The Other Typist by Suzanne Rindell


Fasten your seatbelt and get ready for a great ride…meet Rose, police stenographer in New York, 1923.  She confidentially records the confessions of criminals.  What happens when she meets Odalie, a new stenographer, and is lured into Odalie’s faster moving evening circles?  Should she enjoy some side benefits of their friendship-evenings out, free meals, a nicer place to live?  These are all temptations for self-made Rose, and become easier and easier to accept.  There is a price, of course, as Rose starts to note mistakes Odalie is making at work, and has to decide what to do.  After all, these are confessions, and futures are at stake.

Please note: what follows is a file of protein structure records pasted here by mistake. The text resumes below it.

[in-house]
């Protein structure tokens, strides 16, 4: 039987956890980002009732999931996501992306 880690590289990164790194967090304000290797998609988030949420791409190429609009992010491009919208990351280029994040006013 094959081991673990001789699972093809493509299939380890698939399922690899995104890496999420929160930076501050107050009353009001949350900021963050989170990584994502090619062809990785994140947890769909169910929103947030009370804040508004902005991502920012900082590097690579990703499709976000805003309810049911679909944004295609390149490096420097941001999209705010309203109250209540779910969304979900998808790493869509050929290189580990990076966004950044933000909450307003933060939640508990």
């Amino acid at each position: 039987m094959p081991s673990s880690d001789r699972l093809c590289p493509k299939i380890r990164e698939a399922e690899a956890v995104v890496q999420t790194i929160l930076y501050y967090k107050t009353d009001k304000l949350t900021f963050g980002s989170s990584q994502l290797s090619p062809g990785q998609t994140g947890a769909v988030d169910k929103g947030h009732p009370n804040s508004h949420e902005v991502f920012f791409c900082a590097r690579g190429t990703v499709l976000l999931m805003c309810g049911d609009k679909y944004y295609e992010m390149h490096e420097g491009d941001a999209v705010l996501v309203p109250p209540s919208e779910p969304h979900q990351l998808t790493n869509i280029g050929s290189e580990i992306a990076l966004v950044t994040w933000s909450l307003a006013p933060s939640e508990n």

There is one criminal who seems to be a repeat visitor to the precinct.  He is awful and he is smug.  Rose and the police are convinced he is guilty, but never manage to elicit a confession or find enough evidence to convict.  What would happen if Rose recorded a confession?  Would a judge believe the transcript or the suspect?

Kirkus reviews says The Other Typist is part Alfred Hitchcock and part Great Gatsby.  I would agree.  Hold out for the last third of the book.  It is all good, but that last section is page-turning-stay-up-way-too-late-fabulous. 

The Falmouth Memorial Library owns a copy of The Other Typist.